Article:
Baseball Crank
Covering the Front and Back Pages of the Newspaper
May 17, 2003
WAR: GROMs Away!

News coverage of GROM, the Polish Special Forces, is interesting because it suggests that the Poles understand the idea of niche marketing. Look at it this way: leaving aside defending one's own soil, which everyone has to do and for which everyone in Europe depends to some extent on the United States, the question you have to ask about international influence is this: how does a country exert influence if it has modern skills and technology but doesn't have the resources to be an independent military power? How do you get bang from a limited military buck?

The answer chosen by Poland is to develop a useful segment of military capability -- elite Special Forces -- that can be drawn on by the U.S. and/or the broader international community in larger operations, or can exert behind-the-scenes influence on developing situations. Special Forces units are smaller, cheaper and less visible than, say, infantry divisions, so it's easier to build them without a big public presence, a strain on the budget, or a huge recruiting drive. But modern war has grown very dependent on Special Forces, because of the shift in emphasis to defeating shadowy forces and the need to forestall invaded countries from destroying themselves (e.g., the threat of Iraq firing its own oil wells). And countries like the U.S., with no matter how big their militaries, may thus find it very helpful to be able to call in allied Special Forces units during times of crisis, especially crisis on multiple fronts. That gives the Poles a chip to get in the game, and as we've seen, it has made them a bigger player in Iraq's reconstruction.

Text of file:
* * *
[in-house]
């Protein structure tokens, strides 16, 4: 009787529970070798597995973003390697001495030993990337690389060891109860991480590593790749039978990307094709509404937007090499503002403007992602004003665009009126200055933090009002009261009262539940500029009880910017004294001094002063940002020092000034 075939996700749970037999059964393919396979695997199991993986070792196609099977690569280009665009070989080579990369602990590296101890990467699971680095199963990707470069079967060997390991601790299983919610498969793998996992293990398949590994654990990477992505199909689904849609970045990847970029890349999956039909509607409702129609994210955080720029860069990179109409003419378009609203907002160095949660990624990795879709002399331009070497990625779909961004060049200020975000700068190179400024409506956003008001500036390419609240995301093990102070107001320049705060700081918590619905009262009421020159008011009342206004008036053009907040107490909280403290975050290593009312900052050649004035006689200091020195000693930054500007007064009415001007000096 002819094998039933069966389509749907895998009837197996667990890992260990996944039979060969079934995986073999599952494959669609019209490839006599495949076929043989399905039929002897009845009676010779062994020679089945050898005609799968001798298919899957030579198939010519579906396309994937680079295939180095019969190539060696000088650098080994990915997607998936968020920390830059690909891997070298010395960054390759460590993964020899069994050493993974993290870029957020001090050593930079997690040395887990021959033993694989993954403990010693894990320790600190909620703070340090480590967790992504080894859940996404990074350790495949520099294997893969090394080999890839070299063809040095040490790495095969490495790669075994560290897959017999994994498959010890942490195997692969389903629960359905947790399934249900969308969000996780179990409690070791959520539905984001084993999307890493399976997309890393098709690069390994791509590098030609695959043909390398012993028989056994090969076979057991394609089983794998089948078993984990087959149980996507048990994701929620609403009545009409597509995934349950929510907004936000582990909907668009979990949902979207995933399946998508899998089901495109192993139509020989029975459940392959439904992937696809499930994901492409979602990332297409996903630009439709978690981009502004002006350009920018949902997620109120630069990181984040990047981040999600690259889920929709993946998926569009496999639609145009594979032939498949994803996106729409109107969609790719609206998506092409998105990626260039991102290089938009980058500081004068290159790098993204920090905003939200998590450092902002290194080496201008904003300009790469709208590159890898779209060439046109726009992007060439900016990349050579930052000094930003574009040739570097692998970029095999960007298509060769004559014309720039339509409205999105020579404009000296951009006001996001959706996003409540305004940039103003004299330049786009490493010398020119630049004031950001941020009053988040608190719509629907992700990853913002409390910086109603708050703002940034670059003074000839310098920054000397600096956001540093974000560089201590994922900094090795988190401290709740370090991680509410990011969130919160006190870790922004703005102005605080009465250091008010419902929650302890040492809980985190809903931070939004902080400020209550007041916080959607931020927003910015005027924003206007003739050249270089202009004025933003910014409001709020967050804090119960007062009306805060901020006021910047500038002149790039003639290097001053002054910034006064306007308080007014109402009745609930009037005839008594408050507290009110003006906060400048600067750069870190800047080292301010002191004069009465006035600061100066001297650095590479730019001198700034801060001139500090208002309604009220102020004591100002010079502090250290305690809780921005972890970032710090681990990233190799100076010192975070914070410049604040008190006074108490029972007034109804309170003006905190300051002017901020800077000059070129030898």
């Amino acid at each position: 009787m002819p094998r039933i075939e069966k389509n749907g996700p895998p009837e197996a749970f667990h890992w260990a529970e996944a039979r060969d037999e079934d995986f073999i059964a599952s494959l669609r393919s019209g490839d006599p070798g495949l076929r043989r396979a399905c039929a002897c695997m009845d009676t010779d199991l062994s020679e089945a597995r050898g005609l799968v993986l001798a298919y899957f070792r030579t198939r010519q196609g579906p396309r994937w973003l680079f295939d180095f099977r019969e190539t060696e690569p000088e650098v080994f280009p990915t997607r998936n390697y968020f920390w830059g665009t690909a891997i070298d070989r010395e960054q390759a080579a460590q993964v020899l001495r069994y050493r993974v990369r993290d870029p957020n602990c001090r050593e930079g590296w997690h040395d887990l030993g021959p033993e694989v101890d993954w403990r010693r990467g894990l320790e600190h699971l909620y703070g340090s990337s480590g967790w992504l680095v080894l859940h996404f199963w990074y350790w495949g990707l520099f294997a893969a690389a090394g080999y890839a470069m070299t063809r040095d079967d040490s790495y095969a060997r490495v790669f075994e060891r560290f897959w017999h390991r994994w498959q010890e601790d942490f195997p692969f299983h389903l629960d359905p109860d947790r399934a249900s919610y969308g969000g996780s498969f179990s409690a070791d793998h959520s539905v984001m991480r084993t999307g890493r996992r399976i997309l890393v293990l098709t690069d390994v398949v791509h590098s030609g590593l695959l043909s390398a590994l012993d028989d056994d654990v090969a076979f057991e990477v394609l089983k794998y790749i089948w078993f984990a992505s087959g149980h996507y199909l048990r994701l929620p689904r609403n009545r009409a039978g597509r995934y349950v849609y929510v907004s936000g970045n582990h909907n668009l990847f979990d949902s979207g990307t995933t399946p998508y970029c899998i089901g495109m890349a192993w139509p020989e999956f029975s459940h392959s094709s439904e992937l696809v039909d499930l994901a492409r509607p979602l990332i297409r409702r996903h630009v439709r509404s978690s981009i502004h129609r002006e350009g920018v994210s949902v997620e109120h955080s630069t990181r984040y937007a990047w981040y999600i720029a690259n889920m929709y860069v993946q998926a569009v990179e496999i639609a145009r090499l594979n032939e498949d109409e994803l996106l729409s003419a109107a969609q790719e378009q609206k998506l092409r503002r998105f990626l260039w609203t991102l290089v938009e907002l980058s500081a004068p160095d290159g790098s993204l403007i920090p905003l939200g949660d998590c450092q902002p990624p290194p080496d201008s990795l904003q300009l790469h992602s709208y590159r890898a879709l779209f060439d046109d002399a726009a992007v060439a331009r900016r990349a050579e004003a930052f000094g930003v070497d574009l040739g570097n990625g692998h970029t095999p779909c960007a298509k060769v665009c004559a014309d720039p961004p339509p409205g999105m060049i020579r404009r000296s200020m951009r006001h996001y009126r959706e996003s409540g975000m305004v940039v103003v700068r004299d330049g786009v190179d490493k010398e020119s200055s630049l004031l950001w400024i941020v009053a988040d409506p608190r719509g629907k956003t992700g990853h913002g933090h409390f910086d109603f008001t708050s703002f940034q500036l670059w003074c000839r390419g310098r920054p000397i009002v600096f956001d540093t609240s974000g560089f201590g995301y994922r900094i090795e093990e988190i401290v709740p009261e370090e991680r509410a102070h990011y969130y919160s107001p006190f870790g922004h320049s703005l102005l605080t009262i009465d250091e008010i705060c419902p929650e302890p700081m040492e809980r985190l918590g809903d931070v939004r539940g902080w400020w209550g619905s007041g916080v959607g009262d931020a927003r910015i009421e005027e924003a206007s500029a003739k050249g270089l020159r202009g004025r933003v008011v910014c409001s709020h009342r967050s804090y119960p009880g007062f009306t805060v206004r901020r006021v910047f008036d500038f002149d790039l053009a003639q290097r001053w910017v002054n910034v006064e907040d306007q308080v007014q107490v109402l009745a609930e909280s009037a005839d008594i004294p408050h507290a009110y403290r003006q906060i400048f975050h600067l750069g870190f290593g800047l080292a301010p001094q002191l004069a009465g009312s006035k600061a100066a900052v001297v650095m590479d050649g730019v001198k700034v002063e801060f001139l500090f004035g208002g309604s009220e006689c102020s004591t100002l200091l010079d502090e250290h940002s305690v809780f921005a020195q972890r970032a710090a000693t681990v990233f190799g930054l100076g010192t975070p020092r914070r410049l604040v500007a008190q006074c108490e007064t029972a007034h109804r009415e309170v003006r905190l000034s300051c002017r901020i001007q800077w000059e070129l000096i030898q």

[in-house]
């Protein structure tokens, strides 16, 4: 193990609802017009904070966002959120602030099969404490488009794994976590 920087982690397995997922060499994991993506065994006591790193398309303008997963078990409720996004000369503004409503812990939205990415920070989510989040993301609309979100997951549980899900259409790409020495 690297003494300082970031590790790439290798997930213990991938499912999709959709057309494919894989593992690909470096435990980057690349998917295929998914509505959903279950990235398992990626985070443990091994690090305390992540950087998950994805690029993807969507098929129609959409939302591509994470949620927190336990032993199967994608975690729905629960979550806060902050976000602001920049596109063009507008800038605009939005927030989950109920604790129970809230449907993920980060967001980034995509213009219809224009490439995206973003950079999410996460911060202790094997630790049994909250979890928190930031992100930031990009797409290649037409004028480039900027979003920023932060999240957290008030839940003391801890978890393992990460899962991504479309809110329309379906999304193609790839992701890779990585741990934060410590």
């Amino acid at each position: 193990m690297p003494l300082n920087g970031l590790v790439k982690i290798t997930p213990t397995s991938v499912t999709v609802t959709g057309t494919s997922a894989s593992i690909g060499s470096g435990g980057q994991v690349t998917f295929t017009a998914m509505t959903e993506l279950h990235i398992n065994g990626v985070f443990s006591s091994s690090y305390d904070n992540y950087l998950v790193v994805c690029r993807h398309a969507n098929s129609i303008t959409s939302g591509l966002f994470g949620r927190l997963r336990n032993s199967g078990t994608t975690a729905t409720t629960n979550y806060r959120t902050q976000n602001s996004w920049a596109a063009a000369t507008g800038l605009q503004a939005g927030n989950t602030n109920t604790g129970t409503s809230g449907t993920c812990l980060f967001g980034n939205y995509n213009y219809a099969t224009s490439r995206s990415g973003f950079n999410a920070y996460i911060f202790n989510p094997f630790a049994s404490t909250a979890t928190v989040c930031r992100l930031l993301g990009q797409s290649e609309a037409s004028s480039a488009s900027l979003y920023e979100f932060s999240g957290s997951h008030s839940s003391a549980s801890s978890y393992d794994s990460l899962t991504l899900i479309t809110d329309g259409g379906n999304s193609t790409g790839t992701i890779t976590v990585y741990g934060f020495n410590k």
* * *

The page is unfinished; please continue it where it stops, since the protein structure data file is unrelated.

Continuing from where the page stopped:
Posted by Baseball Crank at 1:13 PM | War 2002-03 | Comments (0) | TrackBack (0)
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